So then the only difference between them and you is what you're doing with your time and whether you're pulling the trigger to go get number one, that's the only difference. Okay. That's the only difference. So that's number one. And then number two is really about I'll go back to permission. Okay.

You don't need permission anymore to be great. Or to be in the game. We can get great. So don't even think about, oh, I've got to get great. Cause sometimes that's a barrier that somebody is next to. Oh, I gotta be great coming out of the gate. Nope. You just gotta come up. That's the only thing is to come out of the gate and then you can get great and time again, I look back, I've done 35 episodes of my, on my channel.

And when I look at the first one, I did like Koreans. It's oh, it was horrible. But at 35 it gets a little better there. So still some cringe-worthy moments. Okay. But they get fewer and fewer every time. So just get out of the game. Take the action. If you have a thought. And again, my Williams fight was with the idea I had two years ago.

Oh, wow. Okay. It was two years ago. It was in the can two years ago and I never took action because I thought I had to, everything had to be perfect. I had to have a studio at home to run a video. I got a high photo. Okay. And a couple of cardboard boxes and it started, and it was enough for me to get out of the gate.

So everybody starts with one. And you don't need permission to get out of the gate, just open the gate and go,

yeah. It's about getting in the reps, as you said before we got started and th the other cool trick about, getting that one is only one person saw it and that it's so you don't have to be afraid.

It's if they don't, if somebody doesn't like it, then they're not going to sit there and Rachel will kill you. But think about those times you've had a conversation with somebody anyway. And you said something to them and they were like, oh man, thanks for that insight. I never thought of it that way.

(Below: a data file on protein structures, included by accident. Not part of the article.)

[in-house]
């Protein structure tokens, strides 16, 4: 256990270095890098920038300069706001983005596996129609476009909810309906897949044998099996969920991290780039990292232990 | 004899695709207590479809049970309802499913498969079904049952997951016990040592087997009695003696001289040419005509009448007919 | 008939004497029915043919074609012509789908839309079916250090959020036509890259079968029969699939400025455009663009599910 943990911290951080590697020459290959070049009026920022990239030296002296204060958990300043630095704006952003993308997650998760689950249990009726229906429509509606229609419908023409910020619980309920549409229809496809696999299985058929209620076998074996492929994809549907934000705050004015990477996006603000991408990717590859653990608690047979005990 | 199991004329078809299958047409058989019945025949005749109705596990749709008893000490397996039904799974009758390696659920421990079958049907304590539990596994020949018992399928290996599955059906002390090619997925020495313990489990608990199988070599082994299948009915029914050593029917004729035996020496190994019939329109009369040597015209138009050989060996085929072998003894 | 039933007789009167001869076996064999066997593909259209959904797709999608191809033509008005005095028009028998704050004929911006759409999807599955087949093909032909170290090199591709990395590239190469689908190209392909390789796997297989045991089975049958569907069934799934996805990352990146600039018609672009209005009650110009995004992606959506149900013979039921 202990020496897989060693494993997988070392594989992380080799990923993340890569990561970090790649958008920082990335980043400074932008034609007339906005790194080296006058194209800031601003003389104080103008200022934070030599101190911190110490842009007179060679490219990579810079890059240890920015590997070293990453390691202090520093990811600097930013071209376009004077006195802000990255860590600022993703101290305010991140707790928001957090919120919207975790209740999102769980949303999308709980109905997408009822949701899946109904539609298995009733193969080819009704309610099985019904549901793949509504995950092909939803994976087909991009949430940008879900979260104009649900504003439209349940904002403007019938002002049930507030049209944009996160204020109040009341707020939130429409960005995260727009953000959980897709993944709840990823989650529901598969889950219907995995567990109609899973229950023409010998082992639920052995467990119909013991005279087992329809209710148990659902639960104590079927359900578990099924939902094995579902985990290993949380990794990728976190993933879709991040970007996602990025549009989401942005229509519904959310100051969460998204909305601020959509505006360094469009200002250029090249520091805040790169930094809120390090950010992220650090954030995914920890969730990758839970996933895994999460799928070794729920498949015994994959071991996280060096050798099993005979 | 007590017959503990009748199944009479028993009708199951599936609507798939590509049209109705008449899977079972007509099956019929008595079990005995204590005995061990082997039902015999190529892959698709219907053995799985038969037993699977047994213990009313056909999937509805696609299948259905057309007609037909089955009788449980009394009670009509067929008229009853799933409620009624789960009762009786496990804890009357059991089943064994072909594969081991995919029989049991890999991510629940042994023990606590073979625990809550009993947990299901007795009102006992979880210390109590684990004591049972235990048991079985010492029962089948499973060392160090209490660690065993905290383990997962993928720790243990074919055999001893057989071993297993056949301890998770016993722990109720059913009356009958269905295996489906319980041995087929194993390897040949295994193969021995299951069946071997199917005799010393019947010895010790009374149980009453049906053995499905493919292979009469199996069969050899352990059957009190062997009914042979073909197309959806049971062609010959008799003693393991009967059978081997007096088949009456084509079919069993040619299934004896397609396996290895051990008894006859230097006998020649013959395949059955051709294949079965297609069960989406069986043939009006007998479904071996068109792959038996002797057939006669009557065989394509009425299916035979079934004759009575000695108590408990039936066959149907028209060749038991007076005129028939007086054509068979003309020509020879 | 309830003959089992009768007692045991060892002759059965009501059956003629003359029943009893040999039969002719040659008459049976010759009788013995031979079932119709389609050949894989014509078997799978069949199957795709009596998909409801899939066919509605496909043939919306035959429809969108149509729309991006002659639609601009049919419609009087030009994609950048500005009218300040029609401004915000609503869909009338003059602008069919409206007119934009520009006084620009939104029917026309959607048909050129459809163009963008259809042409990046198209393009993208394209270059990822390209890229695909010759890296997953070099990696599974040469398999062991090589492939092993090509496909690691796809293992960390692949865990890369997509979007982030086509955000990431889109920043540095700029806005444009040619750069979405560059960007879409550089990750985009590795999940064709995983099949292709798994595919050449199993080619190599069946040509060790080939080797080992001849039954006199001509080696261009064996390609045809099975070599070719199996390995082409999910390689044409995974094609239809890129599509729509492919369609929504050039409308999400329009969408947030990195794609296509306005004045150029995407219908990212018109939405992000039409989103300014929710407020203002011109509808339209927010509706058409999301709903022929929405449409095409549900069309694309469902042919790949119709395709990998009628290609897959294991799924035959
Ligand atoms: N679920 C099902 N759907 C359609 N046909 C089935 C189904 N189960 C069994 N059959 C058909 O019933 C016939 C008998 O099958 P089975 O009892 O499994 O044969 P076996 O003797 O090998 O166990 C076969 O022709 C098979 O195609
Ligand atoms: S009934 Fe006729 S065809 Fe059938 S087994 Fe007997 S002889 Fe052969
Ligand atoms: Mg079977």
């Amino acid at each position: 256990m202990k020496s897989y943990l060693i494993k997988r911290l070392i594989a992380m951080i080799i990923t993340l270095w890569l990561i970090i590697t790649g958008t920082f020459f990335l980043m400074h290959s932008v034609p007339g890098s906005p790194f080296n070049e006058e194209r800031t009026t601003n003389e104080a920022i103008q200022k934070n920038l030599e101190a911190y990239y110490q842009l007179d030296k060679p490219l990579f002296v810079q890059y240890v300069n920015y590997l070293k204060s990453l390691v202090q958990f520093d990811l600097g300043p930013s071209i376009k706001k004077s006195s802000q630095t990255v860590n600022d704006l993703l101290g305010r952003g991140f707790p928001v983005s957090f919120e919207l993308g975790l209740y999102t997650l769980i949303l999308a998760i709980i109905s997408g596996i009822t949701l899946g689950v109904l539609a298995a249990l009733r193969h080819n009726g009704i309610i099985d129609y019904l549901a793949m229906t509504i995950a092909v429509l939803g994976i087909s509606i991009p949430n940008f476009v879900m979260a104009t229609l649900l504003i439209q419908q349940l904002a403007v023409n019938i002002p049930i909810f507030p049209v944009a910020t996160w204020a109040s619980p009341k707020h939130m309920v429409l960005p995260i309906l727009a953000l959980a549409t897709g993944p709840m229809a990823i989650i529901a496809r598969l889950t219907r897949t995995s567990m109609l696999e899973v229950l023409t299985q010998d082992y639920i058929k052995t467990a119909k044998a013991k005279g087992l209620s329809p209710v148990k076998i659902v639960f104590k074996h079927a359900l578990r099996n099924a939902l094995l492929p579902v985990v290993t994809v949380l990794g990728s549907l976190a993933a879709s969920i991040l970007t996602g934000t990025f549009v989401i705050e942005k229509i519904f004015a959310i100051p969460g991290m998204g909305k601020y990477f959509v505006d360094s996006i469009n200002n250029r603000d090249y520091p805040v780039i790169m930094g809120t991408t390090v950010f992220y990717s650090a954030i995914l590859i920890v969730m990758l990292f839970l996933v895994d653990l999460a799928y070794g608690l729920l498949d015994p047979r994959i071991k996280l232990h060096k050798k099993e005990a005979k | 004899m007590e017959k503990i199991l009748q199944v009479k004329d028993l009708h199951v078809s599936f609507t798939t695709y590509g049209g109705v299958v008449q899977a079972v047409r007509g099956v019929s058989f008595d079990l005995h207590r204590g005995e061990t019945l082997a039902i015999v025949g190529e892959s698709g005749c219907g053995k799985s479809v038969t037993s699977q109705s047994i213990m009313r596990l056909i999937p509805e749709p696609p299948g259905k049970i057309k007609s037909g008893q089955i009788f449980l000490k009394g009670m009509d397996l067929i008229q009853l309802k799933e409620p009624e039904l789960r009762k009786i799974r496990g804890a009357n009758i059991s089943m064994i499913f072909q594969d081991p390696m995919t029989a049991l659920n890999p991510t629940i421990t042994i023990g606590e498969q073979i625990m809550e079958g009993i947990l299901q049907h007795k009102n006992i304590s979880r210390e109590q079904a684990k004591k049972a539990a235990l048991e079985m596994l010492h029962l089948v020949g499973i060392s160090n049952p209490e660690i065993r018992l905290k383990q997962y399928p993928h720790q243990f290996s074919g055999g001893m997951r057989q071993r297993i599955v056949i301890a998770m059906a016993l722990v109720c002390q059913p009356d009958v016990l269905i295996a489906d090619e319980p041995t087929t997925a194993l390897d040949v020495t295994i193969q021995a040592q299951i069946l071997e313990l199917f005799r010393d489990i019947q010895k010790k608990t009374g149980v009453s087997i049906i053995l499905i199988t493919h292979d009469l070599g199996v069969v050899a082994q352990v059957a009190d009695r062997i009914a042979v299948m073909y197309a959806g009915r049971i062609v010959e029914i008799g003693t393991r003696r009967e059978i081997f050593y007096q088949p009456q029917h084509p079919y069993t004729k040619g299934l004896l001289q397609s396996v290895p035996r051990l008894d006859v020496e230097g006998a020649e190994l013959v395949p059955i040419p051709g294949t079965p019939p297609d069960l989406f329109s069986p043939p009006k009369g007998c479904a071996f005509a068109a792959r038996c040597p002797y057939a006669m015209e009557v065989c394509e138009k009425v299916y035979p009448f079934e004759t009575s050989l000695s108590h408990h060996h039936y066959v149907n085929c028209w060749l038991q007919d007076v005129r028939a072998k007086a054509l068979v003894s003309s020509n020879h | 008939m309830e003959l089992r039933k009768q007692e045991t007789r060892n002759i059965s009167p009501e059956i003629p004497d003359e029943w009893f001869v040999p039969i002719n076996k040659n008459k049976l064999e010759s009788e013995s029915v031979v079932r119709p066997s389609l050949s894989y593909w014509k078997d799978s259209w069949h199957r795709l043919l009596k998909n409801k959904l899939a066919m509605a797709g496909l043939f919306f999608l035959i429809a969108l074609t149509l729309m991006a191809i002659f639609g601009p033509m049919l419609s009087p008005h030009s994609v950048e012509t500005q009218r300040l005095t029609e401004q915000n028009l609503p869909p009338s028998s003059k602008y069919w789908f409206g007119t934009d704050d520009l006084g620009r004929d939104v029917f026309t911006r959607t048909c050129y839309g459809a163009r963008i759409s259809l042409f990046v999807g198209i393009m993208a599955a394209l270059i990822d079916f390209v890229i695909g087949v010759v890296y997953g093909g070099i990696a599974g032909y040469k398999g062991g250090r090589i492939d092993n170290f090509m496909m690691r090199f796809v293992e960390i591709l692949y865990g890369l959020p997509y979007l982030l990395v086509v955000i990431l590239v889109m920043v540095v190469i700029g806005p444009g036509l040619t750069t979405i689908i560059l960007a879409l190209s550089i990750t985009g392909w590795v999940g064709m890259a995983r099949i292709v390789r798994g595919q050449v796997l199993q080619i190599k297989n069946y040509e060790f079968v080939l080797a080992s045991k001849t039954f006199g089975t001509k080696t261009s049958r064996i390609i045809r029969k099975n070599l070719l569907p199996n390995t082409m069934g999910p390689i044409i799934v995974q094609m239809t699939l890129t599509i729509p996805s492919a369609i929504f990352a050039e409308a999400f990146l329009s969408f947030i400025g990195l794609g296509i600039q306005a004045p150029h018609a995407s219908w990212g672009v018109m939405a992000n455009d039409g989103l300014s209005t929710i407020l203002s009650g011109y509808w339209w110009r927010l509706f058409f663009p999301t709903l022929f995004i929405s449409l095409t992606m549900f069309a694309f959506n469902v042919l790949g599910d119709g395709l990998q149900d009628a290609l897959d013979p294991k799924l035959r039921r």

That's what this medium allows us to do is to, if we're impacting one person, there's a chance you can impact more. And if you put it up there and put yourself out there, not only can you grow yourself? But you can solely reach more and more people. And I think, I don't know if that's what life means to me.

I don't know what we're all doing here. Other plans, right? If not, I want to regress. Thank you so much for coming on. How do people contact you? Who should be contacting you?

So again, my primary clients are those that are interested in starting incubating scaling, or we'd like truly growing and exponential growth of government contracting businesses.

So whatever you say. In the private industry, I'm sure on some level, I've only found two things. You listed drugs and adult entertainment that the federal government doesn't buy everything else. The federal government buys. If you're, if that's a message that resonates with you.

Reach out to me on LinkedIn. That's where I live. William Randolph on LinkedIn. Come join the tribe and be a part of doing something great growing families. Growing companies that help families and help grow wealth not only monetary wealth, but kind of knowledge and time being your freedom, your time, freedom to help your you and your family and change the trajectory of you.

Awesome. Thanks again. I put, Hey, make sure you check it out. Subscribe to William's whiteboard as well. There are great videos and great insight to support our guests. So thanks again, and man, and for everybody else, make sure you subscribe and share

Share this video. So we can get that word out there, but we'll see.

About the author 

Scott R. Tucker

Scott R. Tucker is an author, speaker and the founder of US VetWealth, a lifestyle and financial consulting brand that helps service members go from paychecks and government benefits to wealth and liberty. He likes to say, "I Help The 1% Who Serve Our Country Become The 1% Who Influence It." A West Point graduate, serial world traveler, military financial expert, and entrepreneur, Scott brings valuable experience and insight to those who have sacrificed so much in service to our country.